Getting Ice Cream at the new Fox Meadows

Our family is taking our first post-Covid vacation in August, and I am absolutely terrified of how Greyson will be while we are in a new setting. I have researched all sorts of safety things, ways to keep him occupied in the car for 12+ hours, and what types of accommodations we needed at the house we are staying at. I’m looking forward to late nights out on the balcony, watching/listening to the ocean, and am hoping to find some time to relax and enjoy the week. My family always takes a large family vacation every other year, so this has been long overdue with COVID and my mom’s illness. I am still finding it hard to believe that she will not be on the trip with us (physically at least). The beach was my Mom’s happy place, much like it is mine. It will be weird heading to the beach and not having her there to make fun of me for not going in the ocean past my ankles (sharks, duh), and laughing at me because I hide from the sun (gingers do not like sunlight). I do look forward to relaxing on the beach with the salt water smell in the air, a pina colada in one hand, and a book in the other. This is all hoping that Greyson will be okay in the ocean/pool, if we all survive the car ride there. Fingers crossed!

South Carolina ❤️
Greyson’s ready to pack up for the beach!

Lucky #7

The past four months have been a complete blur. Truthfully, 2022 in general has been a giant blur. I’ll probably paraphrase much of my life in this post, due to the fact that I can barely remember much that has happened. I will acknowlege that I basically lose my memory when I am stressed, or am in a difficult situation. I definitely think 2022 knocks that one out of the park.

As I wrote about in my previous post, Greyson was recovering well from his VNS implant surgery, and all was going fairly well at first. We noticed he had a lot of vocal stims that almost always happened when the device was actively running. We also noticed that the device also makes him extremely aggressive about a minute or so before the device is on. The first few times we had to swipe the magnet over his VNS, he seemed to respond very well to the intervention. The VNS has appropriately reacted to the seizures, haulting many within one or two swipes. We did two or three in person updates/adjustments with the Neurologist, and the rest of the VNS increases were done remotely, while Greyson was at school.

After about his third or fourth VNS update, Greyson stopped responding to the magnet during seizures. We went from one or two swipes, to four or five and still needing to use rescue medication. One particular seizure at school required all of the above, plus another dose of diastat. When this happened, I made the decision to change either the VNS settings or his medications. Because we were so far along with the VNS settings, we opted to stop his Epidiolex (the CBD based medication) and restart another trial of Onfi. Since weening Greyson off the Epidiolex, he has made a huge improvement on his seizures, not having a grandmal in a few weeks! The only downside to stopping the Epidiolex, is now he doesn’t have much of an appetite. As always though, once he stops having seizures, he doesn’t eat anything. When he’s having daily seizures, he eats everything. We truly can’t win with this kiddo!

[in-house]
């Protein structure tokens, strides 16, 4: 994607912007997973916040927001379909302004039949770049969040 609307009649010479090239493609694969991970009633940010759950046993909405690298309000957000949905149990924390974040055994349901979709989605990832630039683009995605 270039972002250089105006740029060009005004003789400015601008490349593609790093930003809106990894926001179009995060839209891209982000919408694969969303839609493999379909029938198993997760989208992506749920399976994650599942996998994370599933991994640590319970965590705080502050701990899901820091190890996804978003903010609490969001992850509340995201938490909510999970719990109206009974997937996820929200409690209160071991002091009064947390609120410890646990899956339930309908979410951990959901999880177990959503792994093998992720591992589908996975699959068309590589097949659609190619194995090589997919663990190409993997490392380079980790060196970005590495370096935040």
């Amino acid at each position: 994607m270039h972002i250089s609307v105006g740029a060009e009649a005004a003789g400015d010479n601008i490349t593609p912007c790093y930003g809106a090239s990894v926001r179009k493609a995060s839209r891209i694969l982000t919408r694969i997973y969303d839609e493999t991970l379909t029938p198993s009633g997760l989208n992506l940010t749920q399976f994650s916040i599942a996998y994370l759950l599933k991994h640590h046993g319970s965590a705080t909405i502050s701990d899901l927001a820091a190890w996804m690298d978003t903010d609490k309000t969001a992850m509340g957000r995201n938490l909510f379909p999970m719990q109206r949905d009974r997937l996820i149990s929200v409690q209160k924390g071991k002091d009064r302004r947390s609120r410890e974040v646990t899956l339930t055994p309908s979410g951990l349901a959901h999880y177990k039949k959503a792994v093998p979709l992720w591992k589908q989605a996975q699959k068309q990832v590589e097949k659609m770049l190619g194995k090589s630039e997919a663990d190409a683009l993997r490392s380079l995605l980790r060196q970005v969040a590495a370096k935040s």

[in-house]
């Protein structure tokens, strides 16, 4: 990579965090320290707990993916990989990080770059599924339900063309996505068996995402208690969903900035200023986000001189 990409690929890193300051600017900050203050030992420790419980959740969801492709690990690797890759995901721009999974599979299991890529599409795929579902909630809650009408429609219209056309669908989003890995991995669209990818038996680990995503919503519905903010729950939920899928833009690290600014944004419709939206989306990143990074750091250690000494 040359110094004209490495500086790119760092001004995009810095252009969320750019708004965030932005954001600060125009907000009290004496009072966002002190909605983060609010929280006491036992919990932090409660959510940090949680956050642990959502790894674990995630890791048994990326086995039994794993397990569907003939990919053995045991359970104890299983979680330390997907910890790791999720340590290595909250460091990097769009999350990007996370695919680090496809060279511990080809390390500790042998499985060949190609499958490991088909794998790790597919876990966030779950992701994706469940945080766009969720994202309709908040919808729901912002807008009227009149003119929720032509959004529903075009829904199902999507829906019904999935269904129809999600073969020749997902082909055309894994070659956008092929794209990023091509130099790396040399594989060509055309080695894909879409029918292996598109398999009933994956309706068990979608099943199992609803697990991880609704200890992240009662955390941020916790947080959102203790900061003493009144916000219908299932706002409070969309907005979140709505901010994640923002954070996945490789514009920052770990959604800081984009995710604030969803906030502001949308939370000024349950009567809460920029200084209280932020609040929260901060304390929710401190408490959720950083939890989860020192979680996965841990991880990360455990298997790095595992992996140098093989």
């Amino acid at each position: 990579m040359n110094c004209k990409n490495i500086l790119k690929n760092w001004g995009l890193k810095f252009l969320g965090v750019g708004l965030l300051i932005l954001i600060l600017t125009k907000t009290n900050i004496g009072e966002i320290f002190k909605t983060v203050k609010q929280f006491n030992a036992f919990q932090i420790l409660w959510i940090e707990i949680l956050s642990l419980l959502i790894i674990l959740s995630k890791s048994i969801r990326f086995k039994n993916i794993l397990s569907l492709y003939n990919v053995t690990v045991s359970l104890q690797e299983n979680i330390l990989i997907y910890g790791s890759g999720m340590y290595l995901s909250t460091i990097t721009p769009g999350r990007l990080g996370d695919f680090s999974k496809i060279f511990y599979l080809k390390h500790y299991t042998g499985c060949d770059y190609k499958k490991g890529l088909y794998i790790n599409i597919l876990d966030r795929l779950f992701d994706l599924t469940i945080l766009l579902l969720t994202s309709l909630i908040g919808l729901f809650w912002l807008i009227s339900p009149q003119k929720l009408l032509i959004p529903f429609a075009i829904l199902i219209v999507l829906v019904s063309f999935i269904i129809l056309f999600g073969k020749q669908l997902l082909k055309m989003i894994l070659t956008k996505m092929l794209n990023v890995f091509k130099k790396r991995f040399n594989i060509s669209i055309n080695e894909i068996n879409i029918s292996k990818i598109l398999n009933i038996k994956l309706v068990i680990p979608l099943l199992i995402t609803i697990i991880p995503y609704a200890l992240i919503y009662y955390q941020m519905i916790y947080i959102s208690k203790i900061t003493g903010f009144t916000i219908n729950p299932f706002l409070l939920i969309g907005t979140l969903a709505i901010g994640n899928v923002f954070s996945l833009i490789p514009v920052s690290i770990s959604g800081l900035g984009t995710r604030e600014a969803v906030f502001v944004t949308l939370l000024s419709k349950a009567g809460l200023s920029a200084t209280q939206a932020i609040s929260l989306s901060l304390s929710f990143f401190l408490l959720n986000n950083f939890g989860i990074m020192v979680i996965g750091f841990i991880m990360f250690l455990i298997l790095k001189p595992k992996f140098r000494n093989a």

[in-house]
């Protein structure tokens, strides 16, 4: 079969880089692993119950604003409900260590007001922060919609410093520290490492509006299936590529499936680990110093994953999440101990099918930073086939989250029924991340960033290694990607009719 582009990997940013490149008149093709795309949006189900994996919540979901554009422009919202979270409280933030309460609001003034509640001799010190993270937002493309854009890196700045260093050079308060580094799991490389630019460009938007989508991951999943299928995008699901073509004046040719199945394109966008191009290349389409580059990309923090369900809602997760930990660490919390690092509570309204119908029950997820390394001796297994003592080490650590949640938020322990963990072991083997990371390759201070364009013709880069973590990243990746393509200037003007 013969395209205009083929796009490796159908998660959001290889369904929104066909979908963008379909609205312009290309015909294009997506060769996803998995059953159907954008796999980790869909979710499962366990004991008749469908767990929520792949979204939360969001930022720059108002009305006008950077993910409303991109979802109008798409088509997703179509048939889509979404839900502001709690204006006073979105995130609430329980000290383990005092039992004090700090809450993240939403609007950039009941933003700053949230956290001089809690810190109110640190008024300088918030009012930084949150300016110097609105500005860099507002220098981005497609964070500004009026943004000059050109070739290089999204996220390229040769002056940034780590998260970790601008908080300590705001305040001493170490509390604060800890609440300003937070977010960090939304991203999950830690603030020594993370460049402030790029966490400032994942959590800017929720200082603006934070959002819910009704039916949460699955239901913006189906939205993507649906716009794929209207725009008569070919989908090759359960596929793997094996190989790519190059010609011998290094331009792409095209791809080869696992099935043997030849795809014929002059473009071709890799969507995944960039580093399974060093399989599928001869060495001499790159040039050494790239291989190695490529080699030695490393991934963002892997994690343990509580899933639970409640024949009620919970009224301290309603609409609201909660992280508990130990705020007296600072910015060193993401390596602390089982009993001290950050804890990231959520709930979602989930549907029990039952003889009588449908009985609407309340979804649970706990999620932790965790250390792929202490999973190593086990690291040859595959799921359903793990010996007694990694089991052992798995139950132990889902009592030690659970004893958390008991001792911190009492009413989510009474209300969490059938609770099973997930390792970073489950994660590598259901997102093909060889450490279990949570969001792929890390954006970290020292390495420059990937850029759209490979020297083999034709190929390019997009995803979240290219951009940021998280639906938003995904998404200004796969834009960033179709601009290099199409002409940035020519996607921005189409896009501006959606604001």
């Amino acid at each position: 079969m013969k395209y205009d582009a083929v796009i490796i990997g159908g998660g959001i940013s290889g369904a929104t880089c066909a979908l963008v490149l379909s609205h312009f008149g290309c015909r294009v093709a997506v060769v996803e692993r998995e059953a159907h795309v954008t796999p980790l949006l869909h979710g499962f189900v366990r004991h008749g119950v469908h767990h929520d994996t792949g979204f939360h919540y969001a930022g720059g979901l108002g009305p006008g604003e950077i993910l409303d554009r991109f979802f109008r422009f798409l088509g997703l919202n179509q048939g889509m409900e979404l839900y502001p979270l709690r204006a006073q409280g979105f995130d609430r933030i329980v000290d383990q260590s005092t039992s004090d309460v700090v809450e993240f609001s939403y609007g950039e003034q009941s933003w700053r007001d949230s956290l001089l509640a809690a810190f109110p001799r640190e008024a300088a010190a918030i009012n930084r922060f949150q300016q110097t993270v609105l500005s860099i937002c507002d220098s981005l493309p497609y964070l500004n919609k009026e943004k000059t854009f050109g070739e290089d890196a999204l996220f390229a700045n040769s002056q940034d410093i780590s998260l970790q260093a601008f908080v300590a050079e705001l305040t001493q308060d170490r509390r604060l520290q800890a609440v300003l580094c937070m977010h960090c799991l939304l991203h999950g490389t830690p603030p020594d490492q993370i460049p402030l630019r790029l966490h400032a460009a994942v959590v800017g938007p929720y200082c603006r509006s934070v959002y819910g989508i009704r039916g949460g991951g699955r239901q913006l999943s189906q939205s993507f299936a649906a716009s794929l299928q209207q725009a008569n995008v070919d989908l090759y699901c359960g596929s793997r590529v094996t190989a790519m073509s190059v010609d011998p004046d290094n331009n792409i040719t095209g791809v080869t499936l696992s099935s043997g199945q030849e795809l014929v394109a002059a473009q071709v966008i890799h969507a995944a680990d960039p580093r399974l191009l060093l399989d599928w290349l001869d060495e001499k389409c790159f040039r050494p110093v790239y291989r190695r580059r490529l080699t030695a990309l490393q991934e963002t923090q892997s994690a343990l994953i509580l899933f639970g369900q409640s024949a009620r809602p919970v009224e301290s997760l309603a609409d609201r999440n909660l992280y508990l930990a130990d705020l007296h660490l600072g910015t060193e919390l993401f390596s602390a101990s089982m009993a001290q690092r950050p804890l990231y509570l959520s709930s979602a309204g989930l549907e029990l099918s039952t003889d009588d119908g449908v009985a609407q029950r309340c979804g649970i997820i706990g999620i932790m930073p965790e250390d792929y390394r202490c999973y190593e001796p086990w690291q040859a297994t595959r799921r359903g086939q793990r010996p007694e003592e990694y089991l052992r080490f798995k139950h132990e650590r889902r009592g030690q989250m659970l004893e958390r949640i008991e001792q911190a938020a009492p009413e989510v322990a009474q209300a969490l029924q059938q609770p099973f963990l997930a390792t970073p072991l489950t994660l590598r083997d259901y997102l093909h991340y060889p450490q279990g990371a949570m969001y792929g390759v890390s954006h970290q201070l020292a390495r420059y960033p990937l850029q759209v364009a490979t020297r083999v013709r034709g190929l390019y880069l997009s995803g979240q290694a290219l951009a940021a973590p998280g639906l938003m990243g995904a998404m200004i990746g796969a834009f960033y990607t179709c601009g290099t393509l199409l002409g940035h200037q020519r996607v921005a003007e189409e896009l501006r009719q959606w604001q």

Greyson was finally assigned a Registered Behavior Technician (RBT) in mid-April, and we have been SO blessed with such a wonderful team of behavior specialists for him. Our team lead was able to change Greyson’s approved hours, so we have a LOT more coverage over the summer, including when he is at ESY (extended school year) in July. Right now, there are two ladies splitting Greyson’s hours, one main member and an intern. We are doing roughly about 25 hours of behavior interventions with him this summer, more in July once he starts the school program in the mornings.

Roslynn also begins her summer school program at the end of this month. She didn’t fail 1st grade or anything like that, but we had the option of doing a summer program for her, to maintain her skills she has learned over the school year. Luckily her program is virtual, so when Greyson is in person doing his program, I can take her to the local Library and other places to do activities together that we wouldn’t typically get to do.